Pro- and anti-angiogenic factors and receptors in the success and failure of porcine pregnancy

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Edwards, Andrew Kenneth

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University of Guelph


Commercial swine breeds in North.America undergo two waves of spontaneous fetal loss; one during peri-attachment and another during mid-gestation. Attachment sites of arresting conceptuses are associated with decreased vasculature. Previous studies have found decreased VEGF family members at sites of fetal arrest. It was hypothesized that a balance between pro-angiogenic and anti-angiogenic factors is needed at the maternal-fetal interface for successful conceptus development. Selected members of the proangiogenic FGF and PDGF familier and anti-angiogenic factor TSP-1 and receptor CD36 were quantified and localized at the porcine maternal-fetal interface. Transcript levels of FGF and PDGF family members were elevated at sites of arrest, indicating a potential survival mechanism to compensate for decreased VEGF expression. Thrombospondin-1 and CD36 were transcribed at the maternal-fetal interface and their expression was localized to peri-vascular areas. These studies localize the genes of interest to the maternal-fetal interface and reveal dynamic expression patterns related to potential for fetal survival.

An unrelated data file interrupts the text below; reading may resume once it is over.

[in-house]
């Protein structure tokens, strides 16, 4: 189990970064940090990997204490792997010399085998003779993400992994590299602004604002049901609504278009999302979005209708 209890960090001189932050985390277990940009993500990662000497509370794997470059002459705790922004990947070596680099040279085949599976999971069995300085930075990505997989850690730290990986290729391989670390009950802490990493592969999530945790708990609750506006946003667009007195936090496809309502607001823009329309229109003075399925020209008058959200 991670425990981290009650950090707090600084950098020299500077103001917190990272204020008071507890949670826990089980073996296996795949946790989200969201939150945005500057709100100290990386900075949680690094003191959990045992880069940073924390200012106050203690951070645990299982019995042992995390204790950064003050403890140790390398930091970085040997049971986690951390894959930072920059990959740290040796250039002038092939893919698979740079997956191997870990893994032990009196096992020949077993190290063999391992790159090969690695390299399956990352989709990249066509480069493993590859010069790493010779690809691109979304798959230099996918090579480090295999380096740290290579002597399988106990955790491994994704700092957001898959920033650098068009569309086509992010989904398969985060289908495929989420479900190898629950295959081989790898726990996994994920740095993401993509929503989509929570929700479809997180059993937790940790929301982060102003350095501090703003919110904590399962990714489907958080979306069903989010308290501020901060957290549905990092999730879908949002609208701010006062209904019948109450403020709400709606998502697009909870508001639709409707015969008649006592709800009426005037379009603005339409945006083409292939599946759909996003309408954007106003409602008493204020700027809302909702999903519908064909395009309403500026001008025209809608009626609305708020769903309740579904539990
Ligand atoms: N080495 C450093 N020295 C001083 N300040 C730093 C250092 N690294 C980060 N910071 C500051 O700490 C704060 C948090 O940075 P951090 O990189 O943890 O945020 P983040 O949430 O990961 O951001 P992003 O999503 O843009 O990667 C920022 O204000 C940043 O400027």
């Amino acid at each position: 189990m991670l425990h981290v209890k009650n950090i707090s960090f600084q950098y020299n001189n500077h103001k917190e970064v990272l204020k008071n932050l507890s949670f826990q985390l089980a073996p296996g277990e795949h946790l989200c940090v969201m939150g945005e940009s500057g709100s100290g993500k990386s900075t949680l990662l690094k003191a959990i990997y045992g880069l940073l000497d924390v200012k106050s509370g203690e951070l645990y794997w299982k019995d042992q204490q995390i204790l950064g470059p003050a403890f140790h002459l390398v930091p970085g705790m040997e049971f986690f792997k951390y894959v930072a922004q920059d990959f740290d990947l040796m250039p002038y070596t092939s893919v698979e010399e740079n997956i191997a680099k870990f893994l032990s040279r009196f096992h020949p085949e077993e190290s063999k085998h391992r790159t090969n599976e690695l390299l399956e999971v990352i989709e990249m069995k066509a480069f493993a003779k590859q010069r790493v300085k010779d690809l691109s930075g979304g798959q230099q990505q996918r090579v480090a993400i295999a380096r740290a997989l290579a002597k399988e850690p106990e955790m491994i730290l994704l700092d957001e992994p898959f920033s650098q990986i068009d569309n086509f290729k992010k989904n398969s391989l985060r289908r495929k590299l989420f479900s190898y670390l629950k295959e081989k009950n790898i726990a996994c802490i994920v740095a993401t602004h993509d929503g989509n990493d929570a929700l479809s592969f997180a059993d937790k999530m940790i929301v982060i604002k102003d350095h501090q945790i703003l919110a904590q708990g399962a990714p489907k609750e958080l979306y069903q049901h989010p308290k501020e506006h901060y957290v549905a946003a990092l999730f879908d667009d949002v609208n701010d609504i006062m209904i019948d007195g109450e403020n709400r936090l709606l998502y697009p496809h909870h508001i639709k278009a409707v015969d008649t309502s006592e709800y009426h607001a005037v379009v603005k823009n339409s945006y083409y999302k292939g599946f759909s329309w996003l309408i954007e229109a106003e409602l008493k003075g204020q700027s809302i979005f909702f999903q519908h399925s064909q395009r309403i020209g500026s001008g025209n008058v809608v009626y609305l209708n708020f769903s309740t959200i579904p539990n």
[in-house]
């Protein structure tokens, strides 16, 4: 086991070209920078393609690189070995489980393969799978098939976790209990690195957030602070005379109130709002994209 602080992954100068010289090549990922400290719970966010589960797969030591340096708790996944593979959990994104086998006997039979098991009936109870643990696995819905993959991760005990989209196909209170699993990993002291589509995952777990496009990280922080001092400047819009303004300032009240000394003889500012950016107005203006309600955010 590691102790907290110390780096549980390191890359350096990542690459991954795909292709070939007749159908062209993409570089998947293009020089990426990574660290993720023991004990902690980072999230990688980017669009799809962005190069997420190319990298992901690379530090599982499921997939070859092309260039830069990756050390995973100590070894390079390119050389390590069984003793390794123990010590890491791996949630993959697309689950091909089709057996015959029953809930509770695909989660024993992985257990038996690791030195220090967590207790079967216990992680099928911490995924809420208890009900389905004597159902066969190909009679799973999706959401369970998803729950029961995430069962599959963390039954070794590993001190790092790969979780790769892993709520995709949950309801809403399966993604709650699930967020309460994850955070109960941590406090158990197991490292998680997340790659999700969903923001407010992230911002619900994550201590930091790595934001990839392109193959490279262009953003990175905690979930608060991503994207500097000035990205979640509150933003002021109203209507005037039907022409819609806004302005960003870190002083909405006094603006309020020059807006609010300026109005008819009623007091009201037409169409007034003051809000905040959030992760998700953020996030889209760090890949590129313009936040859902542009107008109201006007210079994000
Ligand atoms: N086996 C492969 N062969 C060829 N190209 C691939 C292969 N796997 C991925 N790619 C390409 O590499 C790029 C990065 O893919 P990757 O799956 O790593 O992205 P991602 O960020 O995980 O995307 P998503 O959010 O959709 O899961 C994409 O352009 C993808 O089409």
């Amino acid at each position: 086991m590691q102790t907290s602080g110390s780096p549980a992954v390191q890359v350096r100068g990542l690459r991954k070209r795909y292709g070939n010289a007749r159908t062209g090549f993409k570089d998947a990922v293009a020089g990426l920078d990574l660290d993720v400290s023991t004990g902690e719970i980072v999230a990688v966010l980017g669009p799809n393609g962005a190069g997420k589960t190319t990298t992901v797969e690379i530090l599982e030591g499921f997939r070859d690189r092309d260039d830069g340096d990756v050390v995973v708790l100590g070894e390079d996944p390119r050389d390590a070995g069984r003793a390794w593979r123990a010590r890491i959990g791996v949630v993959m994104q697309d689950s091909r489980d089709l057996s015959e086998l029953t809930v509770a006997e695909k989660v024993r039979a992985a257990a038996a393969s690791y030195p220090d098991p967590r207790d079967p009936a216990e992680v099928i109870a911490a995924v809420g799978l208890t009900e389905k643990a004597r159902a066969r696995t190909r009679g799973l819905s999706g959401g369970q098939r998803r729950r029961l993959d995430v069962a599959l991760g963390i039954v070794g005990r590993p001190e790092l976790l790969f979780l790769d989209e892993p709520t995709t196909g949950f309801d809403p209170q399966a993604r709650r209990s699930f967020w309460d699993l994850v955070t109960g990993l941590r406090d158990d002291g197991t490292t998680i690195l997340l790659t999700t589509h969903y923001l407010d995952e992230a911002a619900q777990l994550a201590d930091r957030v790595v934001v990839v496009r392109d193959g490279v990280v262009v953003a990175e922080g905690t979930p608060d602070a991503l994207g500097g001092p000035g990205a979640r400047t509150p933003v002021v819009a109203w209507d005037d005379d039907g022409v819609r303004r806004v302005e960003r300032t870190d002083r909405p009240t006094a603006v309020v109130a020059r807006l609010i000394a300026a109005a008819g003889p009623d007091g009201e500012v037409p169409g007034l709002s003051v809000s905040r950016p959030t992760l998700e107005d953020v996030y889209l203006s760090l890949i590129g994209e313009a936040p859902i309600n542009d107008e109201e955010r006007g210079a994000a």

swine, North America, spontaneous fetal loss, peri-attachment, mid-gestation, decreased vasculature, pro-angiogenic factors, anti-angiogenic factors, vascular endothelial growth factor